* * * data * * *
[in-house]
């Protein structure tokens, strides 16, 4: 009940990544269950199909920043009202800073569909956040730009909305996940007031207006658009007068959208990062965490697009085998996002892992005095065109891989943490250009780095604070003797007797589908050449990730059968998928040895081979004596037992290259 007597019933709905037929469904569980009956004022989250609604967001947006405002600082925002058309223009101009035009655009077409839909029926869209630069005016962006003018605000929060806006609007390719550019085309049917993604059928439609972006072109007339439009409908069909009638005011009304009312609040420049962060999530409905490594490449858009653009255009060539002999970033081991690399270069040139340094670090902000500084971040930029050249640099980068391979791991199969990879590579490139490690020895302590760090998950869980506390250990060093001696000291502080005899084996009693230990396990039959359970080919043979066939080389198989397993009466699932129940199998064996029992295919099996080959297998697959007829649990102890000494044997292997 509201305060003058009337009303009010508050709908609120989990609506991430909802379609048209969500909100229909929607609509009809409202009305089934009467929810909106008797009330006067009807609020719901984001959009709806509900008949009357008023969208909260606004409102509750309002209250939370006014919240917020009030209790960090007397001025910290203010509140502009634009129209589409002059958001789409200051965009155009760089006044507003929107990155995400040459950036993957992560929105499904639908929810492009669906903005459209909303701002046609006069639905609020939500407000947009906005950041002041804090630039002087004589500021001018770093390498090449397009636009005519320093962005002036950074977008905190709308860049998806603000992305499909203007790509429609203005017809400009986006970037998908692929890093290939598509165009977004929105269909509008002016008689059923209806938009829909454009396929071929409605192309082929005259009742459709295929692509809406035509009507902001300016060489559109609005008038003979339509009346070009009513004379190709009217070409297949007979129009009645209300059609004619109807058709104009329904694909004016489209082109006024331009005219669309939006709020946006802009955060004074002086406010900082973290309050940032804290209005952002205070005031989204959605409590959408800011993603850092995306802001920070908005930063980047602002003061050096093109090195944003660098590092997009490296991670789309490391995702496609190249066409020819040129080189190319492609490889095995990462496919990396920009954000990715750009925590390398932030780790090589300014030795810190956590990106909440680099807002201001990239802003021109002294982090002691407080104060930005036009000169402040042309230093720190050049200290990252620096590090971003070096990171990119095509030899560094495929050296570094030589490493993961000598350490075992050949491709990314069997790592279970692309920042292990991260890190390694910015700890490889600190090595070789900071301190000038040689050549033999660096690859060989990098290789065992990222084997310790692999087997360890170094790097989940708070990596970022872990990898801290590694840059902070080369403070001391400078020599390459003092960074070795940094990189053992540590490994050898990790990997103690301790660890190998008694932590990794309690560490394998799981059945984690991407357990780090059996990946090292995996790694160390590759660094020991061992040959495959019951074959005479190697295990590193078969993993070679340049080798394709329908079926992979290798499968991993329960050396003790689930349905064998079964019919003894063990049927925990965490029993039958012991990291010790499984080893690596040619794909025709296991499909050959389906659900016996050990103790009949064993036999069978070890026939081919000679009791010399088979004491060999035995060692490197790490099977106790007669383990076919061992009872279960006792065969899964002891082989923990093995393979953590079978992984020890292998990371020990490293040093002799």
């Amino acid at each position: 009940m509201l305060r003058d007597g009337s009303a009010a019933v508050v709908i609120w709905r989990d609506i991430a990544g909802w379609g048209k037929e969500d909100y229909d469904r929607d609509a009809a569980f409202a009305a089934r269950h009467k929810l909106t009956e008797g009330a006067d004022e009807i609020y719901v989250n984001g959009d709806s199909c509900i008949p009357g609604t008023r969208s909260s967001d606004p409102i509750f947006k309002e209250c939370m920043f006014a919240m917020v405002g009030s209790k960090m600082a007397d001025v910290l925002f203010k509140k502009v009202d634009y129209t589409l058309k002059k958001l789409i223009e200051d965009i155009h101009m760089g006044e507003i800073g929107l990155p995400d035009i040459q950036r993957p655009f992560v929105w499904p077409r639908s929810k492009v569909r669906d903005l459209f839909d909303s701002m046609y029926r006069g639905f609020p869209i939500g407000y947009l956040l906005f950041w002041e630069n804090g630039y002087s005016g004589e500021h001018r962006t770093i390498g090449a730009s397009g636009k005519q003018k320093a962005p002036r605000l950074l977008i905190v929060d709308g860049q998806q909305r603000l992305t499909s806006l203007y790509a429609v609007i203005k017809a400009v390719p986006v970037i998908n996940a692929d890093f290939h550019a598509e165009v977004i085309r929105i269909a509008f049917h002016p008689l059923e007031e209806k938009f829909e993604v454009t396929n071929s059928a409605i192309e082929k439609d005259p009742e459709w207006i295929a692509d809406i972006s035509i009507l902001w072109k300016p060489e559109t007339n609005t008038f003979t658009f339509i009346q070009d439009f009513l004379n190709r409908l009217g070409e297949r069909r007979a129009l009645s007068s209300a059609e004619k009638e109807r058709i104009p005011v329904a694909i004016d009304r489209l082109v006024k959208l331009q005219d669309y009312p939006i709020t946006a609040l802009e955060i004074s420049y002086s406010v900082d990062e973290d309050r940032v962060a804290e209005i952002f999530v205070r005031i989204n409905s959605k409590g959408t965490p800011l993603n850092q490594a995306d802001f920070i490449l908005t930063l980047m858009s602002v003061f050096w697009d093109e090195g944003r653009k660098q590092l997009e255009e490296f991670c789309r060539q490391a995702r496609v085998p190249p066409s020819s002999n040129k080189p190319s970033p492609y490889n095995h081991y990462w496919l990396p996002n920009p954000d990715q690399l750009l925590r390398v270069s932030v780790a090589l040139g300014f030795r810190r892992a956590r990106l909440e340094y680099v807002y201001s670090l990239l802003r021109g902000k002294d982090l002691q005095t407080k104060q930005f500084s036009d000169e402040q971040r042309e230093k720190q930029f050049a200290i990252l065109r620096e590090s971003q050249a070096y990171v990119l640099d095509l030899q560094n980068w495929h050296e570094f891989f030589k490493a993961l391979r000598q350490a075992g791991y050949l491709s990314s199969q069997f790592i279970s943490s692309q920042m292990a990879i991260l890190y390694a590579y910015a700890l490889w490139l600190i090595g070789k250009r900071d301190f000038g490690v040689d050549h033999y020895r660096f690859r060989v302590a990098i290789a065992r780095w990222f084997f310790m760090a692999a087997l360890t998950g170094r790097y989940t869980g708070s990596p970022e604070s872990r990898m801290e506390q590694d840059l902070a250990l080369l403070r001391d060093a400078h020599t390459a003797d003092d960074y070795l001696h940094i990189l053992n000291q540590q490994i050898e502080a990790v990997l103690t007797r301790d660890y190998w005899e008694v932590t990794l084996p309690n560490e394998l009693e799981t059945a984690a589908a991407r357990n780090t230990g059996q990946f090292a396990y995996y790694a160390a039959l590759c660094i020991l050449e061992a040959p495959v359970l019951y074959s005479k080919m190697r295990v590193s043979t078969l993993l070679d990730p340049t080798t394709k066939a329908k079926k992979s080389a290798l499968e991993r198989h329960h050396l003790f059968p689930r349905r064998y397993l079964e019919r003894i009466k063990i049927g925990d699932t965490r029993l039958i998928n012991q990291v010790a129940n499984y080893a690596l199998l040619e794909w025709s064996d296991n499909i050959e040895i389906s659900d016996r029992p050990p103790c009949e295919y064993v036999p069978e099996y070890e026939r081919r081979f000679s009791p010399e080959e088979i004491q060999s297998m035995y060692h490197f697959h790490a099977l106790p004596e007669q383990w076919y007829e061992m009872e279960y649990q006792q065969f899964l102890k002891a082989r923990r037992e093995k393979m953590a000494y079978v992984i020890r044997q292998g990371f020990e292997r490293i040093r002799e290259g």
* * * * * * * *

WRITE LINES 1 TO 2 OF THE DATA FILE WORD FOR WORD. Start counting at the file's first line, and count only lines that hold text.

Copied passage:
[in-house]
């Protein structure tokens, strides 16, 4: 009940990544269950199909920043009202800073569909956040730009909305996940007031207006658009007068959208990062965490697009085998996002892992005095065109891989943490250009780095604070003797007797589908050449990730059968998928040895081979004596037992290259 007597019933709905037929469904569980009956004022989250609604967001947006405002600082925002058309223009101009035009655009077409839909029926869209630069005016962006003018605000929060806006609007390719550019085309049917993604059928439609972006072109007339439009409908069909009638005011009304009312609040420049962060999530409905490594490449858009653009255009060539002999970033081991690399270069040139340094670090902000500084971040930029050249640099980068391979791991199969990879590579490139490690020895302590760090998950869980506390250990060093001696000291502080005899084996009693230990396990039959359970080919043979066939080389198989397993009466699932129940199998064996029992295919099996080959297998697959007829649990102890000494044997292997 509201305060003058009337009303009010508050709908609120989990609506991430909802379609048209969500909100229909929607609509009809409202009305089934009467929810909106008797009330006067009807609020719901984001959009709806509900008949009357008023969208909260606004409102509750309002209250939370006014919240917020009030209790960090007397001025910290203010509140502009634009129209589409002059958001789409200051965009155009760089006044507003929107990155995400040459950036993957992560929105499904639908929810492009669906903005459209909303701002046609006069639905609020939500407000947009906005950041002041804090630039002087004589500021001018770093390498090449397009636009005519320093962005002036950074977008905190709308860049998806603000992305499909203007790509429609203005017809400009986006970037998908692929890093290939598509165009977004929105269909509008002016008689059923209806938009829909454009396929071929409605192309082929005259009742459709295929692509809406035509009507902001300016060489559109609005008038003979339509009346070009009513004379190709009217070409297949007979129009009645209300059609004619109807058709104009329904694909004016489209082109006024331009005219669309939006709020946006802009955060004074002086406010900082973290309050940032804290209005952002205070005031989204959605409590959408800011993603850092995306802001920070908005930063980047602002003061050096093109090195944003660098590092997009490296991670789309490391995702496609190249066409020819040129080189190319492609490889095995990462496919990396920009954000990715750009925590390398932030780790090589300014030795810190956590990106909440680099807002201001990239802003021109002294982090002691407080104060930005036009000169402040042309230093720190050049200290990252620096590090971003070096990171990119095509030899560094495929050296570094030589490493993961000598350490075992050949491709990314069997790592279970692309920042292990991260890190390694910015700890490889600190090595070789900071301190000038040689050549033999660096690859060989990098290789065992990222084997310790692999087997360890170094790097989940708070990596970022872990990898801290590694840059902070080369403070001391400078020599390459003092960074070795940094990189053992540590490994050898990790990997103690301790660890190998008694932590990794309690560490394998799981059945984690991407357990780090059996990946090292995996790694160390590759660094020991061992040959495959019951074959005479190697295990590193078969993993070679340049080798394709329908079926992979290798499968991993329960050396003790689930349905064998079964019919003894063990049927925990965490029993039958012991990291010790499984080893690596040619794909025709296991499909050959389906659900016996050990103790009949064993036999069978070890026939081919000679009791010399088979004491060999035995060692490197790490099977106790007669383990076919061992009872279960006792065969899964002891082989923990093995393979953590079978992984020890292998990371020990490293040093002799």